5. Presumably the government is going to rely on the fear of criminalisation to enforce this, as you say, incredibly stupid law if indeed it can be enforced at all.

    1. Indeed, it’s going to be very difficult to enforce. In practical terms what will happen is people will only get caught in three situations :
      1) They are good, honest, and decent landlords and effectively rat on themselves.
      2) There’s some random checks which will almost by definition only affect those landlords who made themselves known to the authorities – ie the good, honest, decent ones.
      3) It’ll be a “lucky dip” additional charge when something else happens. Ie, if the landlord/premises is being investigated for other breaches of renting/housing law and they check all the paperwork while they’re at it.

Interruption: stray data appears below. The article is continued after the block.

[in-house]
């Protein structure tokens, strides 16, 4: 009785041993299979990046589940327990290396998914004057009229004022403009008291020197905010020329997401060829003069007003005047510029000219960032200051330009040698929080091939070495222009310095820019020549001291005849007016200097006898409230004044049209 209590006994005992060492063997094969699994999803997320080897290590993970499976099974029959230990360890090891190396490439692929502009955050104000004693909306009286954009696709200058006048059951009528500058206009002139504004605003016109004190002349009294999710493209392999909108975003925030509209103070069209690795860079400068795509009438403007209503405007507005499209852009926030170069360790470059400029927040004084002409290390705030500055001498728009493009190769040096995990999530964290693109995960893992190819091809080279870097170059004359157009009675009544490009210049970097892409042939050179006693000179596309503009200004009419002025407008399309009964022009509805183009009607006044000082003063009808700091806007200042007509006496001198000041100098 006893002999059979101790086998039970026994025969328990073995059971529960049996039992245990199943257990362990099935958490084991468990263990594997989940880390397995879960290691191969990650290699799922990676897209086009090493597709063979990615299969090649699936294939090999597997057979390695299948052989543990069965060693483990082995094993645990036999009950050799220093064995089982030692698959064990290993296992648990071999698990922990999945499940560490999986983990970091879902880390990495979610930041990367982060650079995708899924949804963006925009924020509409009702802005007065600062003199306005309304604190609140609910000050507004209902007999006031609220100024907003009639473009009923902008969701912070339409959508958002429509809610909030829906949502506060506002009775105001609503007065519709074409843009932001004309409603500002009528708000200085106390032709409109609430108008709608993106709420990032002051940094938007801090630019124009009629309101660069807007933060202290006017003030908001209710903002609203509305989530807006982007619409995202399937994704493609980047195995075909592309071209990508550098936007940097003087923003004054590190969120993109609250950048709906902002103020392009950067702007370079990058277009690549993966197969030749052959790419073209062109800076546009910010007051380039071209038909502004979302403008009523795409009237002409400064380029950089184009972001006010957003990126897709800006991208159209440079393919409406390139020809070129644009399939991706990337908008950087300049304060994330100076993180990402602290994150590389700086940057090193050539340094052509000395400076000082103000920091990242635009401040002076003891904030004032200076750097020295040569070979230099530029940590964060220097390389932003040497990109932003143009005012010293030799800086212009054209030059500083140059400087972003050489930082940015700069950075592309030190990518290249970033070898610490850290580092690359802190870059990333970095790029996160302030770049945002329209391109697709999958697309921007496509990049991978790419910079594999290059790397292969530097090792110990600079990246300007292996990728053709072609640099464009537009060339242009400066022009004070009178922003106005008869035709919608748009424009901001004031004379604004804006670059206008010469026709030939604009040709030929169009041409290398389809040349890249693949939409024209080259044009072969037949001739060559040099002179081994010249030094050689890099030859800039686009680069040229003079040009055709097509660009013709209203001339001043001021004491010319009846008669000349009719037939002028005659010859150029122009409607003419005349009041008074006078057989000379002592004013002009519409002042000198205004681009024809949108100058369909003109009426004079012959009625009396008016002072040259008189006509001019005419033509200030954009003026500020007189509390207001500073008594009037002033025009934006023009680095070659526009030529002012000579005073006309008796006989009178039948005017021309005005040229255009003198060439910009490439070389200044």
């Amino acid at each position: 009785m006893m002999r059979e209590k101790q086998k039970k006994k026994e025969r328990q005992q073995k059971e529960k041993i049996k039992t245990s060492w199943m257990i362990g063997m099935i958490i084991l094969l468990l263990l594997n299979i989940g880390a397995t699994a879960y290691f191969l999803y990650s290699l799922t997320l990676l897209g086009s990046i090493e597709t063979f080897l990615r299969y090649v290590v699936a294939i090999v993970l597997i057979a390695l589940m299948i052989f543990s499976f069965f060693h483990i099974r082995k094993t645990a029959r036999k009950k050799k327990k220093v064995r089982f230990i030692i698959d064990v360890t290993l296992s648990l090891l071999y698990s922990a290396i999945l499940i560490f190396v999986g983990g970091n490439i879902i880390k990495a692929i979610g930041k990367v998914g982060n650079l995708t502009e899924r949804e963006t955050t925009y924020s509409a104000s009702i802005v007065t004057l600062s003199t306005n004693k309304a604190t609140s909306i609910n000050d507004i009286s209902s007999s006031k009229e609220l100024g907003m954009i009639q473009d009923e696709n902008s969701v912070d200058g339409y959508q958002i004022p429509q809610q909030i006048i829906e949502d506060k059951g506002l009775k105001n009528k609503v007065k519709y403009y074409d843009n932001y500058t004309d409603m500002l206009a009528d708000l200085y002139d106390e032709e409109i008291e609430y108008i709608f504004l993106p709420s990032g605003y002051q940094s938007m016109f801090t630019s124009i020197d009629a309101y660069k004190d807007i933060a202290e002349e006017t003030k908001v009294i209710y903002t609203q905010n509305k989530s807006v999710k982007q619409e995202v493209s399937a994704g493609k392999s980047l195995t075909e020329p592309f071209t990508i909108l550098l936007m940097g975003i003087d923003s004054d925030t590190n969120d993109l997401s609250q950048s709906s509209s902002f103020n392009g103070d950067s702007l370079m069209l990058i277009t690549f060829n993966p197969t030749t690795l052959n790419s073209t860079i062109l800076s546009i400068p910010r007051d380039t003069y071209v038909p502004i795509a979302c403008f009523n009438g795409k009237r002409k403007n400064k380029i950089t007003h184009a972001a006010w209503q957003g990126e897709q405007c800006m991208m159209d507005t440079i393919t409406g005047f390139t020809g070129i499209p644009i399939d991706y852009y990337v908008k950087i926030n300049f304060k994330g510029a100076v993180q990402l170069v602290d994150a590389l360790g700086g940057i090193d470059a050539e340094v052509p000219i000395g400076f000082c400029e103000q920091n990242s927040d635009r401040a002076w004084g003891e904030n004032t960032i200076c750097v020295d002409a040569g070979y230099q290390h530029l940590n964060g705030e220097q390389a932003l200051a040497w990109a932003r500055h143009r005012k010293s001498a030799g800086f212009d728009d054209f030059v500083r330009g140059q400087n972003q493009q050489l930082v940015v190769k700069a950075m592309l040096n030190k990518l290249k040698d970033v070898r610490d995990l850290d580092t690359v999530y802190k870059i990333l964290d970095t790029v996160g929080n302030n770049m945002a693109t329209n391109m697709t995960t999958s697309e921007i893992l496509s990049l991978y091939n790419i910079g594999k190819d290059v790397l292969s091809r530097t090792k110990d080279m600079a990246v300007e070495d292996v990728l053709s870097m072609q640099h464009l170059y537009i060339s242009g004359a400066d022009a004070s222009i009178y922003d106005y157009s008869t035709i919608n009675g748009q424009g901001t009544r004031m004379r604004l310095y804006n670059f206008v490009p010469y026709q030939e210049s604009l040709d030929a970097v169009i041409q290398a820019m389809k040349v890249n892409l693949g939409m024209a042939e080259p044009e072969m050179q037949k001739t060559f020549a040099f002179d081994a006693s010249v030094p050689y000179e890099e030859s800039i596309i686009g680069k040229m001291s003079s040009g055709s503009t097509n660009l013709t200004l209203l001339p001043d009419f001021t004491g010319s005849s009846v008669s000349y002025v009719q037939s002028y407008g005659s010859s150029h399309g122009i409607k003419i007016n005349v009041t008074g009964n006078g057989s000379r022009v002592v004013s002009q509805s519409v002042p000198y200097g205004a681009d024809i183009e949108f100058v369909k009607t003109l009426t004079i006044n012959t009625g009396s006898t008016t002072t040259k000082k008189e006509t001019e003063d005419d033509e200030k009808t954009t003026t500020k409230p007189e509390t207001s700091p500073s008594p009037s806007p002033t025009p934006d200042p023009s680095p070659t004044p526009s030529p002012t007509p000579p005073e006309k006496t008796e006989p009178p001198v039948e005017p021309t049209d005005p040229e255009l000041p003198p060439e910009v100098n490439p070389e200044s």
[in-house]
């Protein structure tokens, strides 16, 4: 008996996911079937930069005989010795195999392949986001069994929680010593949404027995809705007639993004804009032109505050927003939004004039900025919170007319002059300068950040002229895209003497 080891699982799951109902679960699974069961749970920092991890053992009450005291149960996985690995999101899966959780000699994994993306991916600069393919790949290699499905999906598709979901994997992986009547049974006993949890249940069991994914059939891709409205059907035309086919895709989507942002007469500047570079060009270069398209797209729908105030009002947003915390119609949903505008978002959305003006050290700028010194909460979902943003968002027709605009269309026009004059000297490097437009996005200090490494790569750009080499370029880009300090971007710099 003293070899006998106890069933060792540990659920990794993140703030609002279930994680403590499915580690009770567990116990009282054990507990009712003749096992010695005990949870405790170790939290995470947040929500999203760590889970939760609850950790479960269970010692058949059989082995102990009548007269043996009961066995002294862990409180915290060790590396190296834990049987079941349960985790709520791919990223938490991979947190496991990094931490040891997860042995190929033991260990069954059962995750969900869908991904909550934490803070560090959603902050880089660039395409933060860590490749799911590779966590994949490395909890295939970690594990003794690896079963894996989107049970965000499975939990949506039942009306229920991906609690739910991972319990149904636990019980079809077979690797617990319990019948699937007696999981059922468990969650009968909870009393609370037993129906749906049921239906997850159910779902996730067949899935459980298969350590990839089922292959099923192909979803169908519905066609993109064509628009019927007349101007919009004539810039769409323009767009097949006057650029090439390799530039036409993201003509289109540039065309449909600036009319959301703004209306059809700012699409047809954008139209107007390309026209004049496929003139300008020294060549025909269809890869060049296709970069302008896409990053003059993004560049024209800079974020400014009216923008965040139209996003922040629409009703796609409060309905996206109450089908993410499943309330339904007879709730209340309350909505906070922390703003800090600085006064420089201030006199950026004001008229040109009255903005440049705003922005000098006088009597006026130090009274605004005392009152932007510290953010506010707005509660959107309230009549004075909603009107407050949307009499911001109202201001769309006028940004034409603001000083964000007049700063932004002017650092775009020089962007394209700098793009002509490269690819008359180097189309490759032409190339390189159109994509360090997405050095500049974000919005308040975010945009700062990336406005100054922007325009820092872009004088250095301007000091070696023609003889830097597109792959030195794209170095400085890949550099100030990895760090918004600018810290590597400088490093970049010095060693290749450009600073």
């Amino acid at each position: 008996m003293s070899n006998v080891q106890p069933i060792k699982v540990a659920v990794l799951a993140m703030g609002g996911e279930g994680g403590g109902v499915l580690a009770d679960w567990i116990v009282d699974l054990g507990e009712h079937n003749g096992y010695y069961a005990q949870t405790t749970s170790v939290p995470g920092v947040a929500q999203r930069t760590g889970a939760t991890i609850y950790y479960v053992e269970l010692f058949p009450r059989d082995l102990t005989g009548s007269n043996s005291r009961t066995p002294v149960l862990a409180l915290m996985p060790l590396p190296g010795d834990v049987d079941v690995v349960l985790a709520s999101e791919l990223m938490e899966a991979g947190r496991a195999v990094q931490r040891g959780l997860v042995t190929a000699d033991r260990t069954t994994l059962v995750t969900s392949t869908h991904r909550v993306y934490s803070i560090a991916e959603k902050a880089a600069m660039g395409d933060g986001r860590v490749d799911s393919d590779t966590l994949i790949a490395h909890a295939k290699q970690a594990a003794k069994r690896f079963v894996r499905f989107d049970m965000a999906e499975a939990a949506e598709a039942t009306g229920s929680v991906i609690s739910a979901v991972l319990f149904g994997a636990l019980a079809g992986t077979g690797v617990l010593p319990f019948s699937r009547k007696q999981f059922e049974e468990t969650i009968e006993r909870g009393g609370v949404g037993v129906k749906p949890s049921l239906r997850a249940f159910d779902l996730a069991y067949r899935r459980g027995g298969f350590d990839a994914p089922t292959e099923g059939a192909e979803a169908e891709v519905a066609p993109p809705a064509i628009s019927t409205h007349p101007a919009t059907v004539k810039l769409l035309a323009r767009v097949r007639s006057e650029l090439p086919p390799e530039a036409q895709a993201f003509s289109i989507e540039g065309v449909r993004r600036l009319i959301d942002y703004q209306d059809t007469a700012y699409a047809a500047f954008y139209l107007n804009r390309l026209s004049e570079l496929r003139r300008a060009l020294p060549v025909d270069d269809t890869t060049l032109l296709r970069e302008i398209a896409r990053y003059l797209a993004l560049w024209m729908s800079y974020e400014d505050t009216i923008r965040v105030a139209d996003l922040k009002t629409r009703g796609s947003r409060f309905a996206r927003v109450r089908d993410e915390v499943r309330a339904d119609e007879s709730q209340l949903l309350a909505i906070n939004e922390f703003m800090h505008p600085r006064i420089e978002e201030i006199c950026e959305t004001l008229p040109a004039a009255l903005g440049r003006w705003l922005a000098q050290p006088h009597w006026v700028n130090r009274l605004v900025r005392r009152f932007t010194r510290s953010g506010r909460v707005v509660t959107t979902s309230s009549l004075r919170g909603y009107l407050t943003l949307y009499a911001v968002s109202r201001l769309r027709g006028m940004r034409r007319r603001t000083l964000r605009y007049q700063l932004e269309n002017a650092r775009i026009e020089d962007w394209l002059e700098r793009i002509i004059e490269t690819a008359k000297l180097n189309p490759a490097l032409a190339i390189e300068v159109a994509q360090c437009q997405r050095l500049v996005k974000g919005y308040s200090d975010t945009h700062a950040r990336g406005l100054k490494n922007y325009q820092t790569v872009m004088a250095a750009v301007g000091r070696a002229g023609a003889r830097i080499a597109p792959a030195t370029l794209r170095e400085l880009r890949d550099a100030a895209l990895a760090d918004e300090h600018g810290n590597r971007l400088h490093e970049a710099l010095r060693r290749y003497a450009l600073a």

Put it another way, those who don’t care about complying with the law will continue to not care – just about one more law they know they stand a very good chance of getting away with ignoring. For the rest of us, it’s yet another bit of red tape to wrangle with.

  6. So many opinions but please explain exactly HOW a landlord carries out this legal check. Which documents are we required to look at? What proof to provide that we have looked at such documents? Do we mention that the applicant’s passport looked suspiciously new and had spelling mistakes , such as “Indira” for India ? or “come around” for Cameroon? or “Lesbian” for Lebanon?
    Mrs O.A.P. Martin

    1. For starters, see
      Following some links gets you to where there’s a user guide on what documents are acceptable.
      And I guess, if in doubt, check – but whizzing through that, it only asks “does the person have …” and there’s no mention of “does the document look suspicious”. In that case, I guess a call to the helpline on 0300 069 9799 is in order.